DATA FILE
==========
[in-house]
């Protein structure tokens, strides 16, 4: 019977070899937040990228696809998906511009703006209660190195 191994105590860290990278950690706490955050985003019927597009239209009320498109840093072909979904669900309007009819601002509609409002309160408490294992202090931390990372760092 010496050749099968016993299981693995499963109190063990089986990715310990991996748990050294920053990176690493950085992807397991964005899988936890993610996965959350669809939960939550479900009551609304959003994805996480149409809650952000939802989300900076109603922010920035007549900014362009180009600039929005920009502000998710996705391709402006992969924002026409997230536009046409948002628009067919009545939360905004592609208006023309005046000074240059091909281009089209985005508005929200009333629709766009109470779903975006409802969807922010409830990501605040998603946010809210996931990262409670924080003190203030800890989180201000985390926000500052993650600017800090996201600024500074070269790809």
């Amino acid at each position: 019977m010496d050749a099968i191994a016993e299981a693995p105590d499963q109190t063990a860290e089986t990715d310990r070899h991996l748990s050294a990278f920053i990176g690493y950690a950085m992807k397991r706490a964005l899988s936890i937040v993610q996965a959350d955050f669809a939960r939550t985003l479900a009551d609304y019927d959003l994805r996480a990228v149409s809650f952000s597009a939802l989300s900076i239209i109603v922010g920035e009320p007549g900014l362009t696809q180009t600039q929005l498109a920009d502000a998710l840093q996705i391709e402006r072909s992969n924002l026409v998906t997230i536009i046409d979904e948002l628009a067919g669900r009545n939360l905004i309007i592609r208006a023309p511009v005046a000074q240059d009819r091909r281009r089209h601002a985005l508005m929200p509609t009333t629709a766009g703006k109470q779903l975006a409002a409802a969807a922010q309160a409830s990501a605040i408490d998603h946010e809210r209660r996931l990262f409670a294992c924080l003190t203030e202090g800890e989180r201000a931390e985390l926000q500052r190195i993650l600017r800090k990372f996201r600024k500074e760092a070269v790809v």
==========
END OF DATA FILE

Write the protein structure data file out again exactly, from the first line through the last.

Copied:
[in-house]
């Protein structure tokens, strides 16, 4: 019977070899937040990228696809998906511009703006209660190195 191994105590860290990278950690706490955050985003019927597009239209009320498109840093072909979904669900309007009819601002509609409002309160408490294992202090931390990372760092 010496050749099968016993299981693995499963109190063990089986990715310990991996748990050294920053990176690493950085992807397991964005899988936890993610996965959350669809939960939550479900009551609304959003994805996480149409809650952000939802989300900076109603922010920035007549900014362009180009600039929005920009502000998710996705391709402006992969924002026409997230536009046409948002628009067919009545939360905004592609208006023309005046000074240059091909281009089209985005508005929200009333629709766009109470779903975006409802969807922010409830990501605040998603946010809210996931990262409670924080003190203030800890989180201000985390926000500052993650600017800090996201600024500074070269790809």
């Amino acid at each position: 019977m010496d050749a099968i191994a016993e299981a693995p105590d499963q109190t063990a860290e089986t990715d310990r070899h991996l748990s050294a990278f920053i990176g690493y950690a950085m992807k397991r706490a964005l899988s936890i937040v993610q996965a959350d955050f669809a939960r939550t985003l479900a009551d609304y019927d959003l994805r996480a990228v149409s809650f952000s597009a939802l989300s900076i239209i109603v922010g920035e009320p007549g900014l362009t696809q180009t600039q929005l498109a920009d502000a998710l840093q996705i391709e402006r072909s992969n924002l026409v998906t997230i536009i046409d979904e948002l628009a067919g669900r009545n939360l905004i309007i592609r208006a023309p511009v005046a000074q240059d009819r091909r281009r089209h601002a985005l508005m929200p509609t009333t629709a766009g703006k109470q779903l975006a409002a409802a969807a922010q309160a409830s990501a605040i408490d998603h946010e809210r209660r996931l990262f409670a294992c924080l003190t203030e202090g800890e989180r201000a931390e985390l926000q500052r190195i993650l600017r800090k990372f996201r600024k500074e760092a070269v790809v």